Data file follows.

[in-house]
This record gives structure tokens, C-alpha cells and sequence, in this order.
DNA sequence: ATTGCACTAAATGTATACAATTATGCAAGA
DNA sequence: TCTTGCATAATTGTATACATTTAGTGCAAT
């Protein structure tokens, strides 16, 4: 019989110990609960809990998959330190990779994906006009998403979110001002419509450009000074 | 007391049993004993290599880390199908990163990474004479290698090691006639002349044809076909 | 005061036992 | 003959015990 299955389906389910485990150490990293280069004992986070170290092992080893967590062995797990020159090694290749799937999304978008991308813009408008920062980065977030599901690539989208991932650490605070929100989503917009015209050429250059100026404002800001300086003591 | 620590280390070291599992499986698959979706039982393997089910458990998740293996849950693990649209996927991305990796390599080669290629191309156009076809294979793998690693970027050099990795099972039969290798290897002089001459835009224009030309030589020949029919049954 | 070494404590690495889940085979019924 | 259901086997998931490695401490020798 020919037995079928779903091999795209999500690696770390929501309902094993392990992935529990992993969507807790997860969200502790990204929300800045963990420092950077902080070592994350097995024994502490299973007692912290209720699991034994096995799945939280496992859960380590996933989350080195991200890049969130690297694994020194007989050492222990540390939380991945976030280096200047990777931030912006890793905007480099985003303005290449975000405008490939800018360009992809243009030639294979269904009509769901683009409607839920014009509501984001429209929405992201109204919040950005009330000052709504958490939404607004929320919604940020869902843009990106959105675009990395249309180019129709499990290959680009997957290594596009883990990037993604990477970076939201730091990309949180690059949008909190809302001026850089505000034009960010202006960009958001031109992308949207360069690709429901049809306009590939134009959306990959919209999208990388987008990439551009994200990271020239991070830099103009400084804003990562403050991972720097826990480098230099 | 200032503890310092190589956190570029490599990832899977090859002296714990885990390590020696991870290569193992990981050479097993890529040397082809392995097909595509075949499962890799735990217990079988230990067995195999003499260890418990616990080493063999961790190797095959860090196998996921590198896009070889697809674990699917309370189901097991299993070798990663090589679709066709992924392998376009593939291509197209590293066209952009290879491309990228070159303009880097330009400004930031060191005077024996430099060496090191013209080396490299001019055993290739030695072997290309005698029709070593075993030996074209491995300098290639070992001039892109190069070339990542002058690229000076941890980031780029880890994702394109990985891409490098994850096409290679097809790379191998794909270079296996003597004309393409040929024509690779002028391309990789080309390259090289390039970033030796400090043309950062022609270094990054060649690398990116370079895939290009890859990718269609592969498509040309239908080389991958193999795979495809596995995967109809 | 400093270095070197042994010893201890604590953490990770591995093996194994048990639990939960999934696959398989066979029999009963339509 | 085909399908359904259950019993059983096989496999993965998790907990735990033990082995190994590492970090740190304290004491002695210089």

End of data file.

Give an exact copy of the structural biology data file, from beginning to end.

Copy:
[in-house]
This record gives structure tokens, C-alpha cells and sequence, in this order.
DNA sequence: ATTGCACTAAATGTATACAATTATGCAAGA
DNA sequence: TCTTGCATAATTGTATACATTTAGTGCAAT
């Protein structure tokens, strides 16, 4: 019989110990609960809990998959330190990779994906006009998403979110001002419509450009000074 | 007391049993004993290599880390199908990163990474004479290698090691006639002349044809076909 | 005061036992 | 003959015990 299955389906389910485990150490990293280069004992986070170290092992080893967590062995797990020159090694290749799937999304978008991308813009408008920062980065977030599901690539989208991932650490605070929100989503917009015209050429250059100026404002800001300086003591 | 620590280390070291599992499986698959979706039982393997089910458990998740293996849950693990649209996927991305990796390599080669290629191309156009076809294979793998690693970027050099990795099972039969290798290897002089001459835009224009030309030589020949029919049954 | 070494404590690495889940085979019924 | 259901086997998931490695401490020798 020919037995079928779903091999795209999500690696770390929501309902094993392990992935529990992993969507807790997860969200502790990204929300800045963990420092950077902080070592994350097995024994502490299973007692912290209720699991034994096995799945939280496992859960380590996933989350080195991200890049969130690297694994020194007989050492222990540390939380991945976030280096200047990777931030912006890793905007480099985003303005290449975000405008490939800018360009992809243009030639294979269904009509769901683009409607839920014009509501984001429209929405992201109204919040950005009330000052709504958490939404607004929320919604940020869902843009990106959105675009990395249309180019129709499990290959680009997957290594596009883990990037993604990477970076939201730091990309949180690059949008909190809302001026850089505000034009960010202006960009958001031109992308949207360069690709429901049809306009590939134009959306990959919209999208990388987008990439551009994200990271020239991070830099103009400084804003990562403050991972720097826990480098230099 | 200032503890310092190589956190570029490599990832899977090859002296714990885990390590020696991870290569193992990981050479097993890529040397082809392995097909595509075949499962890799735990217990079988230990067995195999003499260890418990616990080493063999961790190797095959860090196998996921590198896009070889697809674990699917309370189901097991299993070798990663090589679709066709992924392998376009593939291509197209590293066209952009290879491309990228070159303009880097330009400004930031060191005077024996430099060496090191013209080396490299001019055993290739030695072997290309005698029709070593075993030996074209491995300098290639070992001039892109190069070339990542002058690229000076941890980031780029880890994702394109990985891409490098994850096409290679097809790379191998794909270079296996003597004309393409040929024509690779002028391309990789080309390259090289390039970033030796400090043309950062022609270094990054060649690398990116370079895939290009890859990718269609592969498509040309239908080389991958193999795979495809596995995967109809 | 400093270095070197042994010893201890604590953490990770591995093996194994048990639990939960999934696959398989066979029999009963339509 | 085909399908359904259950019993059983096989496999993965998790907990735990033990082995190994590492970090740190304290004491002695210089």